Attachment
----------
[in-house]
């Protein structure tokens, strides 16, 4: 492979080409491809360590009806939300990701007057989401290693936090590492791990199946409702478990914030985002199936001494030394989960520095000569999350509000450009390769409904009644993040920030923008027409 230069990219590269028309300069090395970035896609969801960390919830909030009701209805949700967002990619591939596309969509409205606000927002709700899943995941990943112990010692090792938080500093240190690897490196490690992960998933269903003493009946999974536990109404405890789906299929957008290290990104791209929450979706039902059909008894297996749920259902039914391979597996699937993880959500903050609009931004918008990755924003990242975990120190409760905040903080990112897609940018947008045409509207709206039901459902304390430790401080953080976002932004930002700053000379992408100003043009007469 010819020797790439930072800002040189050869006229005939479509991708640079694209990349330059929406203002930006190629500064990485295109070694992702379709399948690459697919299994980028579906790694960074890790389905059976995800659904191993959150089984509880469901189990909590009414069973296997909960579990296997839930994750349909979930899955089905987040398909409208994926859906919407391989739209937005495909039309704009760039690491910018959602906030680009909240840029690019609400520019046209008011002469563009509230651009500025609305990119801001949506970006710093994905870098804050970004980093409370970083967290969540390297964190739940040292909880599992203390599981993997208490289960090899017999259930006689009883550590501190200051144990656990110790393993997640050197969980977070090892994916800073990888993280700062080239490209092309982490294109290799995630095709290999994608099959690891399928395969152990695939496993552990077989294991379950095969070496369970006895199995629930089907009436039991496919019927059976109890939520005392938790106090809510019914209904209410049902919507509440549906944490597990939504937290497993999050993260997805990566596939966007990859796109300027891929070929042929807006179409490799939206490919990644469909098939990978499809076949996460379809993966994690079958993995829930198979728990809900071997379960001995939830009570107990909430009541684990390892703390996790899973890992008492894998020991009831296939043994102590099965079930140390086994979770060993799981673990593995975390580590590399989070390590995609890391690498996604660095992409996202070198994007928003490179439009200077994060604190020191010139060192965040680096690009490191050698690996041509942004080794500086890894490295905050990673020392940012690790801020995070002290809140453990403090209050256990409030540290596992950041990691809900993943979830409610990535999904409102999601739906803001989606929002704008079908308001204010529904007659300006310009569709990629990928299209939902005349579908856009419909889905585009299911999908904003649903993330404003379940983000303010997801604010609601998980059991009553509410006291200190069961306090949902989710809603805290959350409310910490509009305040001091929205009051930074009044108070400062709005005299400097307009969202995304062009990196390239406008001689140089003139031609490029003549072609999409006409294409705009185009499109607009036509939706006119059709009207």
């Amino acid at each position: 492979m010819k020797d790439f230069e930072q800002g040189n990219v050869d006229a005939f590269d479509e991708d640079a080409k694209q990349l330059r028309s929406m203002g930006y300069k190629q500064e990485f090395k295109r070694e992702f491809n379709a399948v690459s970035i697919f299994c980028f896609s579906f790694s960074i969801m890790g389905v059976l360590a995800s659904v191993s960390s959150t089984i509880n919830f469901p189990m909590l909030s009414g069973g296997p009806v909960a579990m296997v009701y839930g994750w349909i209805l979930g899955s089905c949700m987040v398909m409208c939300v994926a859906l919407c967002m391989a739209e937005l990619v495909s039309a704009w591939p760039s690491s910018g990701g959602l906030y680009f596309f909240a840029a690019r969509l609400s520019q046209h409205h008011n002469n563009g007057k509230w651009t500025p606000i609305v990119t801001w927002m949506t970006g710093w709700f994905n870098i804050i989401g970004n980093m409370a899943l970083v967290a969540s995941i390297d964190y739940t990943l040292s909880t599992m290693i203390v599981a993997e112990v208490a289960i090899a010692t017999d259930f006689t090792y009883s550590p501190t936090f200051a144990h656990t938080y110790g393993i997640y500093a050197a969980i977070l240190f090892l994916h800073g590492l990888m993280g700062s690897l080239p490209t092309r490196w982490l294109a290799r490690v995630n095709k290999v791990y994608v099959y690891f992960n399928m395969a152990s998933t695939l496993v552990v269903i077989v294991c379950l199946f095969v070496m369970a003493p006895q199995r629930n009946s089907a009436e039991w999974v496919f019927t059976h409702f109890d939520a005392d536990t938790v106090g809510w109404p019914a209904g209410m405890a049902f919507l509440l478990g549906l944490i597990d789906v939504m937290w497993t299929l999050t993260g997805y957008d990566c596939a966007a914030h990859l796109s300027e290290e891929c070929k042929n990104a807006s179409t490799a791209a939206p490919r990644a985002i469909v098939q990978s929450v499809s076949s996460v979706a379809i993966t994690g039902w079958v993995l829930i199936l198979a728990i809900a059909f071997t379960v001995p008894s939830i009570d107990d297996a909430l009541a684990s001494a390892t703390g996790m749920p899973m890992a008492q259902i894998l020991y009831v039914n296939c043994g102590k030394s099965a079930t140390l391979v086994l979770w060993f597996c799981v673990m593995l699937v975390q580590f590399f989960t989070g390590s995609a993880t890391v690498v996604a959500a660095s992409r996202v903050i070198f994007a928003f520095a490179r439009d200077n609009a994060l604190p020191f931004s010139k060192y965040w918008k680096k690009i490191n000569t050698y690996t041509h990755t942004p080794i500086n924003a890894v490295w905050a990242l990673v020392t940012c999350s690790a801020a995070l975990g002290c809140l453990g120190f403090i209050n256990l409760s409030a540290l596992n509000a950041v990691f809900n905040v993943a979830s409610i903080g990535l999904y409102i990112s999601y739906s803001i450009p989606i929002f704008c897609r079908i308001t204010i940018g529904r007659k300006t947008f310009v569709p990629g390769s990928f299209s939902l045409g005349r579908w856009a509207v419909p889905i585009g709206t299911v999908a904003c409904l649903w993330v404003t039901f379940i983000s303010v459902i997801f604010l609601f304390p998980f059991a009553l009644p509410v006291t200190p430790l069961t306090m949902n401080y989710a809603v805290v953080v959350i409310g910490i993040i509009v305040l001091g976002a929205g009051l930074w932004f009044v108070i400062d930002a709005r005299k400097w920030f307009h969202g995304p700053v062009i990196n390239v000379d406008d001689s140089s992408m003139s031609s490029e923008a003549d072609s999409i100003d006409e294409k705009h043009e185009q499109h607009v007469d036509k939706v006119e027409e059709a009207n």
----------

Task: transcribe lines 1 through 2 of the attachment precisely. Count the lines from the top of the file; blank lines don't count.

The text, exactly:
[in-house]
């Protein structure tokens, strides 16, 4: 492979080409491809360590009806939300990701007057989401290693936090590492791990199946409702478990914030985002199936001494030394989960520095000569999350509000450009390769409904009644993040920030923008027409 230069990219590269028309300069090395970035896609969801960390919830909030009701209805949700967002990619591939596309969509409205606000927002709700899943995941990943112990010692090792938080500093240190690897490196490690992960998933269903003493009946999974536990109404405890789906299929957008290290990104791209929450979706039902059909008894297996749920259902039914391979597996699937993880959500903050609009931004918008990755924003990242975990120190409760905040903080990112897609940018947008045409509207709206039901459902304390430790401080953080976002932004930002700053000379992408100003043009007469 010819020797790439930072800002040189050869006229005939479509991708640079694209990349330059929406203002930006190629500064990485295109070694992702379709399948690459697919299994980028579906790694960074890790389905059976995800659904191993959150089984509880469901189990909590009414069973296997909960579990296997839930994750349909979930899955089905987040398909409208994926859906919407391989739209937005495909039309704009760039690491910018959602906030680009909240840029690019609400520019046209008011002469563009509230651009500025609305990119801001949506970006710093994905870098804050970004980093409370970083967290969540390297964190739940040292909880599992203390599981993997208490289960090899017999259930006689009883550590501190200051144990656990110790393993997640050197969980977070090892994916800073990888993280700062080239490209092309982490294109290799995630095709290999994608099959690891399928395969152990695939496993552990077989294991379950095969070496369970006895199995629930089907009436039991496919019927059976109890939520005392938790106090809510019914209904209410049902919507509440549906944490597990939504937290497993999050993260997805990566596939966007990859796109300027891929070929042929807006179409490799939206490919990644469909098939990978499809076949996460379809993966994690079958993995829930198979728990809900071997379960001995939830009570107990909430009541684990390892703390996790899973890992008492894998020991009831296939043994102590099965079930140390086994979770060993799981673990593995975390580590590399989070390590995609890391690498996604660095992409996202070198994007928003490179439009200077994060604190020191010139060192965040680096690009490191050698690996041509942004080794500086890894490295905050990673020392940012690790801020995070002290809140453990403090209050256990409030540290596992950041990691809900993943979830409610990535999904409102999601739906803001989606929002704008079908308001204010529904007659300006310009569709990629990928299209939902005349579908856009419909889905585009299911999908904003649903993330404003379940983000303010997801604010609601998980059991009553509410006291200190069961306090949902989710809603805290959350409310910490509009305040001091929205009051930074009044108070400062709005005299400097307009969202995304062009990196390239406008001689140089003139031609490029003549072609999409006409294409705009185009499109607009036509939706006119059709009207």